The web may not be the largest thing to run on the internet (these days it seems like Zoom is) but it was the most transformational until mobile apps came along. You can follow the waves by developer interest: in the 2000s everyone was learning HTML and making a website. In the 2010s everyone was learning to develop mobile apps. In the 2020s all the developers are going to build Vision AI. And for good reason.
Where the web had its impact was by digitizing manual paper-based processes. Rather than receive a bank statement in the mail you could view it on the web. Rather than mail in a check, you could pay on the web. Rather than fax in a trade authorization, you could validate it on the web.
This extended to internal enterprise processes, from product configuration to employee surveys, and to B2B processes, from catalog updates to credit reporting. All the information was now digital, thanks to the portal we call the web, and could be acted upon digitally. When mobile apps came along, the groundwork of digitized information was there to make that data available in the palm of our hands.
I believe the next big wave is Vision AI, and for the same reason: It offers the opportunity to digitize the next massive trove of information in the world, that which is not on paper but which can be seen through a camera. Cameras, you know, those miraculous things that, because they are in every smartphone, are now incredibly powerful and cheap.
Cameras and their related processing powers are eclipsing other types of sensors, driven by useful cell phone app experiences and digital culture ranging from Instagram to Pinterest to TikTok to facial recognition technology embedded into sporting events. The cameras and related processing power are becoming incredible and eclipsing other types of sensors. Why use a magnetic proximity sensor that must have something placed on a door when you can point a tiny inexpensive camera at the door and know if it’s open? Why use a temperature sensor when a camera can see reflected light frequencies and determine the temperature? The latest cellphones are integrating LIDAR sensors into their cameras, and I believe the camera sensing suite will become even more sophisticated. Combine this with emerging computer vision technology powered by AI, and together you have Vision AI.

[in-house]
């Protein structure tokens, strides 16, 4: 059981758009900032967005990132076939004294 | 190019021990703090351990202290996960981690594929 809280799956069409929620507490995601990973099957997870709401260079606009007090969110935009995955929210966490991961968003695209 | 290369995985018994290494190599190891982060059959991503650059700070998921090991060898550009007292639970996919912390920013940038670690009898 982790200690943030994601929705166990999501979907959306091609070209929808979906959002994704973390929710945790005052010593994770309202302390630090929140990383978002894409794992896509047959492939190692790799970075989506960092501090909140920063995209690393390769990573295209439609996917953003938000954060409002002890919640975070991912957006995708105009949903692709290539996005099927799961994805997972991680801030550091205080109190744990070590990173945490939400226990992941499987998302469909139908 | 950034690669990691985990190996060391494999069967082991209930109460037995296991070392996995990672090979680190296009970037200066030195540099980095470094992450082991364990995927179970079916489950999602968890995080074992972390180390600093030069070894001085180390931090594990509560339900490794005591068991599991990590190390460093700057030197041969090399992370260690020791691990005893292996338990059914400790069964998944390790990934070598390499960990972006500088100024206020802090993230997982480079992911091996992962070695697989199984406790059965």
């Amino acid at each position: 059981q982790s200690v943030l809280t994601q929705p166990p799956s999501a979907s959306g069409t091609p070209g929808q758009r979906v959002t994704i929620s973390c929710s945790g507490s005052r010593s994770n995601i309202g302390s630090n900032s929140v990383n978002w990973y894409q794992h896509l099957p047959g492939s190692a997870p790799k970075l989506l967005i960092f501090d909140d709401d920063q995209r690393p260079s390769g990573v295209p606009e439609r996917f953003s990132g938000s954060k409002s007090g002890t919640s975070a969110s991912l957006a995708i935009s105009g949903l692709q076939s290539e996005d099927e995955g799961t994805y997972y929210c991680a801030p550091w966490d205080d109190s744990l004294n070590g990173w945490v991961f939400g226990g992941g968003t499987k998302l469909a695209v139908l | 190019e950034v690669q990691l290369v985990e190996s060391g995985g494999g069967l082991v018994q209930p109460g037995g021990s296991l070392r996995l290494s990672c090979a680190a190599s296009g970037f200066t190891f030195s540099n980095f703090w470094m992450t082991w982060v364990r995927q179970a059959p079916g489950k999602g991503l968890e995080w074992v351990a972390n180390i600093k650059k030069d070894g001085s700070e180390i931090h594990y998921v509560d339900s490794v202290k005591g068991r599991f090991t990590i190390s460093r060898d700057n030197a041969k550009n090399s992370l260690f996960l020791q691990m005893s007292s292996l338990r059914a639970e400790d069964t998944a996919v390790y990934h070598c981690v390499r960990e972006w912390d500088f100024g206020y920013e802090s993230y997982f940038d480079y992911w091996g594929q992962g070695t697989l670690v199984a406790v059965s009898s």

Vision AI has the power to unlock the future of automation in a way not seen since the Web Revolution where every form and phone call was turned into a site, and we unlocked all the resulting searches, analytics, and automated processing that is now commonplace. Just like there are web boot camps, there will soon be computer vision boot camps to enlarge the circle of access to this new technology.
Anything you want to count, record, analyze, or store can be obtained by teaching Vision AI to look for it. And that’s just capturing the data, the way web forms did. After that unfolds everything we can do with that data. Provide reports, comparisons, and analysis. Make predictions. Profile and advertise. Learn and educate.
First come the tools, focused on particular use cases. Today we have uses like detecting manufacturing defects, assessing damage after weather events, gathering inputs for insurance underwriting, counting things for military plans, watching for gambling cheaters, alerting of people carrying weapons onto a premise, and predicting sports plays based on players’ past behavior and “tells.” These have bred Vision AI platforms, image and video management tools, edge platforms, and, of course, all the AI algorithms and training tools that enable turning images and video into information.
Next come the uses we couldn’t think of before — the things that didn’t seem possible before we lived with this technology. On the web, shopping for flights and hotels seemed possible as an extension of the phone-based process we used to use. But did we imagine that we would have a global continuously-updating collaborative encyclopedia or the ability to see what any friend paid for their house?
The real changes come when computers start measuring and counting things that are either too vast for humans to count – every dead oak tree in California – or too expensive for humans to count – every yeast cell in a culture – or too difficult for humans to perceive – the change in gait that suggests a medical condition.
During this decade we will see boot camps teaching hundreds of thousands of developers to utilize Vision AI tools, just the way we taught millions to code the web. After that, we will see our world for the next level of data that it presents and be able to act on that.
So it shall go with Vision AI. The Jetson’s future we’ve all been promised will make its way into existence.
(Disclosure: My firm, Shasta, launched a Camera Fund in 2017, which focuses on Vision AI, so I currently have a vested interest in eight Vision AI companies.)
Issac Roth has created and sold multiple enterprise software companies. As partner at Shasta Ventures he invests in enterprise software companies and currently manages investments in CodeFresh, Scalyr, Beautiful.ai, Quartz.co, and a number of unannounced ventures. He founded the cloud platform Makara, sold to Red Hat, and stayed on to create and scale Red Hat OpenShift. Later Issac incubated core Node.js maintainers at Shasta and joined them to form StrongLoop. StrongLoop was acquired by IBM where Issac became CTO of API Management and Hybrid Cloud Integration.